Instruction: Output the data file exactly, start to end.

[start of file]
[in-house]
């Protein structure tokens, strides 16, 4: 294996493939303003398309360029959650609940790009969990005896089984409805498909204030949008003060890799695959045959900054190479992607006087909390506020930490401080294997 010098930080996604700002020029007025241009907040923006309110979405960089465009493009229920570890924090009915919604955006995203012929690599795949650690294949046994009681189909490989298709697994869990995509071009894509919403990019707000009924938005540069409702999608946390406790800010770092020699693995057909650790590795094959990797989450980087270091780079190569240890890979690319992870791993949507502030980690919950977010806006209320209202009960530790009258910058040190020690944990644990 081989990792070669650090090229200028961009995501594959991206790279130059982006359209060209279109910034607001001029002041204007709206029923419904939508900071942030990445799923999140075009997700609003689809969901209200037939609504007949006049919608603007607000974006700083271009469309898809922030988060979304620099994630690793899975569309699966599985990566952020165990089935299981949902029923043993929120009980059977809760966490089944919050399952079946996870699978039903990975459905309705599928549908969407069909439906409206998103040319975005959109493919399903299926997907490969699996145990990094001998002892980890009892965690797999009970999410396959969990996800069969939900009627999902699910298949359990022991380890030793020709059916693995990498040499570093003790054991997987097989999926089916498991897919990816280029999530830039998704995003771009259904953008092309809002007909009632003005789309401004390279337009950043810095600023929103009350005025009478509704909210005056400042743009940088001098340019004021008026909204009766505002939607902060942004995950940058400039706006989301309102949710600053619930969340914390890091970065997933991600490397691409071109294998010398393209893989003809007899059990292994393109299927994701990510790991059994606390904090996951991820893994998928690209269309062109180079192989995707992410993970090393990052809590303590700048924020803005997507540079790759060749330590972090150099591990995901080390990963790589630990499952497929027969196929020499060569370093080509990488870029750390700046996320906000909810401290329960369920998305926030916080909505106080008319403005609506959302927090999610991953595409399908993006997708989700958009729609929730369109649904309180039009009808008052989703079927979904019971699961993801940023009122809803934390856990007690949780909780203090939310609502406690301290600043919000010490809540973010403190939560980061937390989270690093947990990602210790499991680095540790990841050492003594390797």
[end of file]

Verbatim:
[in-house]
């Protein structure tokens, strides 16, 4: 294996493939303003398309360029959650609940790009969990005896089984409805498909204030949008003060890799695959045959900054190479992607006087909390506020930490401080294997 010098930080996604700002020029007025241009907040923006309110979405960089465009493009229920570890924090009915919604955006995203012929690599795949650690294949046994009681189909490989298709697994869990995509071009894509919403990019707000009924938005540069409702999608946390406790800010770092020699693995057909650790590795094959990797989450980087270091780079190569240890890979690319992870791993949507502030980690919950977010806006209320209202009960530790009258910058040190020690944990644990 081989990792070669650090090229200028961009995501594959991206790279130059982006359209060209279109910034607001001029002041204007709206029923419904939508900071942030990445799923999140075009997700609003689809969901209200037939609504007949006049919608603007607000974006700083271009469309898809922030988060979304620099994630690793899975569309699966599985990566952020165990089935299981949902029923043993929120009980059977809760966490089944919050399952079946996870699978039903990975459905309705599928549908969407069909439906409206998103040319975005959109493919399903299926997907490969699996145990990094001998002892980890009892965690797999009970999410396959969990996800069969939900009627999902699910298949359990022991380890030793020709059916693995990498040499570093003790054991997987097989999926089916498991897919990816280029999530830039998704995003771009259904953008092309809002007909009632003005789309401004390279337009950043810095600023929103009350005025009478509704909210005056400042743009940088001098340019004021008026909204009766505002939607902060942004995950940058400039706006989301309102949710600053619930969340914390890091970065997933991600490397691409071109294998010398393209893989003809007899059990292994393109299927994701990510790991059994606390904090996951991820893994998928690209269309062109180079192989995707992410993970090393990052809590303590700048924020803005997507540079790759060749330590972090150099591990995901080390990963790589630990499952497929027969196929020499060569370093080509990488870029750390700046996320906000909810401290329960369920998305926030916080909505106080008319403005609506959302927090999610991953595409399908993006997708989700958009729609929730369109649904309180039009009808008052989703079927979904019971699961993801940023009122809803934390856990007690949780909780203090939310609502406690301290600043919000010490809540973010403190939560980061937390989270690093947990990602210790499991680095540790990841050492003594390797």